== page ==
16th February 2024  - Gary Mead

The big split starts

The big split starts

In the US, inflation has confounded expectations that it would swiftly tumble to below an annualized 3%, sticking at 3.1% in January. Housing costs rose by a shocking 6% compared to a year ago, restaurant prices were up 5.1% and car insurance jumped by 20.5% - core inflation, which excludes food and energy prices, was 3.9% in January, the same as in December. Last week the Organisation for Economic Cooperation and Development (OECD) in its interim outlook speculated that a rapid fall in US in inflation could presage a cut in US interest rates, but with some many components of the inflation 'basket' being so very far from the Federal Reserve's target of 2% inflation a year, any rate cut hopes are likely to be dashed, at least until the second half of 2024.

But at least the US economy has shunted aside the threat of recession, unlike Japan and the UK, where the economies shrank in the final quarter of 2023, following similarly negative growth the previous three months. Falling gross domestic product (GDP) in two successive quarters is the technical definition of a recession. With inflation now stubbornly stuck at 4%/year in the UK, the same as in December, we cannot hope for any rapid onset of cuts to British interest rates

Britain's governing Conservative Party must face a general election by 28 January 2025. Given that the Prime Minister, Rishi Sunak, has signally failed in one of five promises he made in January 2023 to the British electorate, that he would grow the economy, he cannot realistically hope to hang onto his job. The opposition Labour Party is now convinced it will emerge the election's winner - but it too has now abandoned a pledge to spend £28 billion a year on kick-starting a "green industrial revolution", blaming the Conservative government for "maxing out on the government credit card" and doing "terrible damage" to the British economy. Liam Byrne, a former Treasury Secretary in the last Labour government, left a notorious note for his successor in 2010 which said "I'm afraid there is no money". What goes around comes around.

More please

Costs to the US and the European Union have exploded since February 2022 and the "special military operation" against Ukraine launched by Russia's President Vladimir Putin. The US Congress has directed more than $75 billion in humanitarian, financial and military support for Ukraine; another $60 billion is currently stuck in political wrangles in Congress. In Gaza the financial cost to Israel of the conflict up to now is put at almost $60 billion. Reconstruction costs will see these sums rise astronomically. Who will pay for all this? Ultimately, we all will, all of us who pay our taxes. It may not be apparent right now but whether it's through higher taxes, cuts to public services, foregone state spending on public health or education, or further erosion of the purchasing power of our fiat currencies, all of us ultimately foot the bill. It's hardly surprising that voters and politicians on both sides of the Atlantic have started questioning the vast sums being spent on war; Ukraine is coming to resemble Oliver Twist - who pleaded for "more please".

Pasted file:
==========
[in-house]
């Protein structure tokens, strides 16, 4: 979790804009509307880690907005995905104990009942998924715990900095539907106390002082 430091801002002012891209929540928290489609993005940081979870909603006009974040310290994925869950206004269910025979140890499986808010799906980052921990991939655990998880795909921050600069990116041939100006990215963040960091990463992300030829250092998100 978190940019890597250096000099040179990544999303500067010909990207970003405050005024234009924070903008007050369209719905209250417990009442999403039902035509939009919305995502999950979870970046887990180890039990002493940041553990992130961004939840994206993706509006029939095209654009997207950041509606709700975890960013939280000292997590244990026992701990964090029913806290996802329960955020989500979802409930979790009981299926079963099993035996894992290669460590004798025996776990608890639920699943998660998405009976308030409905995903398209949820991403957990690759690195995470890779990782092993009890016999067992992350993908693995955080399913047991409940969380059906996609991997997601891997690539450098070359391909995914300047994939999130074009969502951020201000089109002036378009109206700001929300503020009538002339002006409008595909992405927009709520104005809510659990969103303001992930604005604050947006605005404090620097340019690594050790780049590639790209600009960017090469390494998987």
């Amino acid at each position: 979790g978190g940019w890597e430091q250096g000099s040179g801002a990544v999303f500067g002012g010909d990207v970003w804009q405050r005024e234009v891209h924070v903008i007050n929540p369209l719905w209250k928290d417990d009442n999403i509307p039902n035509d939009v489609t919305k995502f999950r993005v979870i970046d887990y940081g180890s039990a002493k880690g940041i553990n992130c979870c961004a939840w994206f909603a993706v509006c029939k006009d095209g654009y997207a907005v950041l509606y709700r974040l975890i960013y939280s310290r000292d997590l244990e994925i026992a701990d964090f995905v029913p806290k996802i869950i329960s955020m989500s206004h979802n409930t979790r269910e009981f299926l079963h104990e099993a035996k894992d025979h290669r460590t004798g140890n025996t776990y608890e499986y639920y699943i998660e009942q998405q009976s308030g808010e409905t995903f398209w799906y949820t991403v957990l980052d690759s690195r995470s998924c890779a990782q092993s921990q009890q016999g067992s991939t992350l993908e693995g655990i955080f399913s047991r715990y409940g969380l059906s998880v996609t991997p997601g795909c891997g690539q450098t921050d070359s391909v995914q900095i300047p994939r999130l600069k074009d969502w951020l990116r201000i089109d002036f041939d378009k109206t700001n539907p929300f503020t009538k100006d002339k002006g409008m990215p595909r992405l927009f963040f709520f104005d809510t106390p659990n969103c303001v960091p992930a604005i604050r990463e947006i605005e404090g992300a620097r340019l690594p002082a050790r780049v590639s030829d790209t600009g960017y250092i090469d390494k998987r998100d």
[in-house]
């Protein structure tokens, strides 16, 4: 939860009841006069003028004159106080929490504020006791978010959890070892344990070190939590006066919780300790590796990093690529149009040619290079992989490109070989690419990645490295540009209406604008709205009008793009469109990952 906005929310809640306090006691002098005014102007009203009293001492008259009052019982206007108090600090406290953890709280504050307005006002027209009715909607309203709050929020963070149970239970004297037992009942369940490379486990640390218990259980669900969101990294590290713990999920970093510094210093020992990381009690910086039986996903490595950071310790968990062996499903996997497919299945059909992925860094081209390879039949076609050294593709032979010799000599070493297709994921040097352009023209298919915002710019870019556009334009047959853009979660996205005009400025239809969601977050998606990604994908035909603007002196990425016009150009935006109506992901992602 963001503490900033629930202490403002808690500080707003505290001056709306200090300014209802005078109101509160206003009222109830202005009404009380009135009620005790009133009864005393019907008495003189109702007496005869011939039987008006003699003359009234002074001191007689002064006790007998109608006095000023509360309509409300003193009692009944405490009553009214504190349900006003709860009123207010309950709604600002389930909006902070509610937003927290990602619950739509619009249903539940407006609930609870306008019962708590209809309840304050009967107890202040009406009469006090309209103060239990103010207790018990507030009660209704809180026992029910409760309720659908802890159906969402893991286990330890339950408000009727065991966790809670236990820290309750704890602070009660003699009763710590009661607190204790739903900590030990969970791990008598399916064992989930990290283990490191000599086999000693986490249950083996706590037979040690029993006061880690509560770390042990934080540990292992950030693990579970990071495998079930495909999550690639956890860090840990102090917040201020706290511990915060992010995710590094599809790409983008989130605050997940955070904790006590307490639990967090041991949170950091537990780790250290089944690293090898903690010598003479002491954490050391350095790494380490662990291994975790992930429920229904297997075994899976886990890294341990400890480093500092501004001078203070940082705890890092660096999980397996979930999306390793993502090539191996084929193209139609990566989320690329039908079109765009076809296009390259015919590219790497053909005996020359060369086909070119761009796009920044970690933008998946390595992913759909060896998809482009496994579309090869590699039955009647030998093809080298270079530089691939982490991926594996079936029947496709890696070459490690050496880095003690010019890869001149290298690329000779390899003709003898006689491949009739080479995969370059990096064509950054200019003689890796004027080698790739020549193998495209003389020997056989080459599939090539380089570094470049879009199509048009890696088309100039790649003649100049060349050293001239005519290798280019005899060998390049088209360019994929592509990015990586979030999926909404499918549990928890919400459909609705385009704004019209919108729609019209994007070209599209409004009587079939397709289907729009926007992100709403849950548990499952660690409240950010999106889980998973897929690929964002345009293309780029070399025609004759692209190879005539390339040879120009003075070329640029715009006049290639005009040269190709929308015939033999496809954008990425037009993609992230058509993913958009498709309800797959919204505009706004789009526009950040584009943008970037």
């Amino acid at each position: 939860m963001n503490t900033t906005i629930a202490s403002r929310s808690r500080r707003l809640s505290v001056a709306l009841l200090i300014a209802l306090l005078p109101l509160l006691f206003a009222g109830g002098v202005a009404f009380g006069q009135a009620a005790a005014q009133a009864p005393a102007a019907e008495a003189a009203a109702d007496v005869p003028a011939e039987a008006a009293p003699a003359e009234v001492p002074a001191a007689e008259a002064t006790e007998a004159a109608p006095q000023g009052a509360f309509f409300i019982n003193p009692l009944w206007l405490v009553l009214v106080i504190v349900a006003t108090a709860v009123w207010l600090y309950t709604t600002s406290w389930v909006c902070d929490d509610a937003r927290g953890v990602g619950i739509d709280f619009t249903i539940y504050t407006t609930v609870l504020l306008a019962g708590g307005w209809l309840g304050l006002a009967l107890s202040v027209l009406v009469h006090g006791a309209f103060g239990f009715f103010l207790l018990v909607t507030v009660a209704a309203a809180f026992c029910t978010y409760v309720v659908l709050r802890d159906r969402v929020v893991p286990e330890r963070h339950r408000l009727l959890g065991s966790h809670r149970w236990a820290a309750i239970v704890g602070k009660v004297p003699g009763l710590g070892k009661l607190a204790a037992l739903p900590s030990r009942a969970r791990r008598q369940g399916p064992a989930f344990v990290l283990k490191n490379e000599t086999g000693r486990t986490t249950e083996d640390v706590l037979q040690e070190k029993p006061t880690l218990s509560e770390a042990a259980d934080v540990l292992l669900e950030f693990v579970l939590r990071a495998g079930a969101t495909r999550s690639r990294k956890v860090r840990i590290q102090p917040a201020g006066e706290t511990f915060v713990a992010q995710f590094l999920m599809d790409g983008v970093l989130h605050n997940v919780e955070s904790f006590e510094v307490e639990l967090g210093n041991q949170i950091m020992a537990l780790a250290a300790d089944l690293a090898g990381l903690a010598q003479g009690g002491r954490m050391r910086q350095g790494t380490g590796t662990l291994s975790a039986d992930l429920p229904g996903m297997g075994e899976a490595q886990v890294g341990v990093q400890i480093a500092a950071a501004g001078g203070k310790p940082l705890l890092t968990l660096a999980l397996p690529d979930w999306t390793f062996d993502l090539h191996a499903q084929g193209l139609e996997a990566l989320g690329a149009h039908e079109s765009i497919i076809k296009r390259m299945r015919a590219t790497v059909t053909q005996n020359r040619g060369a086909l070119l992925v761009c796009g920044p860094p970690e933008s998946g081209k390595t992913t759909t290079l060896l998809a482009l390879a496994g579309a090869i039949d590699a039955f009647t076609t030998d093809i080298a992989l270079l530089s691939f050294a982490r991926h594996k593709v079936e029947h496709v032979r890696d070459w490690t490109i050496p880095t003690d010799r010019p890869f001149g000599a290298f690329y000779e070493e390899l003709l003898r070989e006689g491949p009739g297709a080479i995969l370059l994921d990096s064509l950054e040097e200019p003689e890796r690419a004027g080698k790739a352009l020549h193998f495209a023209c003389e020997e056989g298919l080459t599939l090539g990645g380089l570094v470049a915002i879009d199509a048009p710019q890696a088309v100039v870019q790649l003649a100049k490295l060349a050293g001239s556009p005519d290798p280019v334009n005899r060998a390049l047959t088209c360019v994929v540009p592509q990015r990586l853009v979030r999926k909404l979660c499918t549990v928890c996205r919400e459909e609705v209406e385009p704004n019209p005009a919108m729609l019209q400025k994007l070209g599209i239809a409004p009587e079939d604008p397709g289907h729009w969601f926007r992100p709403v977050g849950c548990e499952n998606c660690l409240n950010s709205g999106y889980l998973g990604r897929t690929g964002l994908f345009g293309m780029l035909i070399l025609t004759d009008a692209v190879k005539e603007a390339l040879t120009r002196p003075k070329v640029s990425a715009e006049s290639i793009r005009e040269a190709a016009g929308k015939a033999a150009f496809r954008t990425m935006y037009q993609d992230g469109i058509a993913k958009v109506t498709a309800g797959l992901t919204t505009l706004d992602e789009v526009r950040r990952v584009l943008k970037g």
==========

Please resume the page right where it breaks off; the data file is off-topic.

Self-defense for all

Donald Trump, the probable Republican contender in next November's Presidential election, says "No". By doing so he is tapping into the deepest pool of the American psyche - a determination not to be drawn into the problems of others. He has outraged sentiment by suggesting he would encourage President Putin to attack those NATO countries who fail to contribute the 2% of their GDP they pledged. Clearly he knew this would ruffle feathers and didn't care about offending anyone.

If it is hard to trust the work of the Russian President it is no less challenging to trust the word of the man who may well become the next US President. Today, perhaps more than for many years, we must defend ourselves from the depredations by politicians - who after all are only interested in the next vote - of all that we have worked hard for, our money. That's why we have bought gold in a very safe and competitively priced way, through Glint. We believe in gold as money; we believe in gold's ability to preserve our purchasing power. Gold is a form of self-defense, one available to all thanks to Glint.

At Glint, we make every effort to demonstrate a balanced conversation between gold, crypto and fiat currencies when it comes to purchasing power and, while we strongly believe that gold is the fairest and most reliable currency on the planet, we need to point out that it isn’t 100% risk free. While we have seen a steady increase over time, the value of gold can fall, which means that its purchasing power can also decline.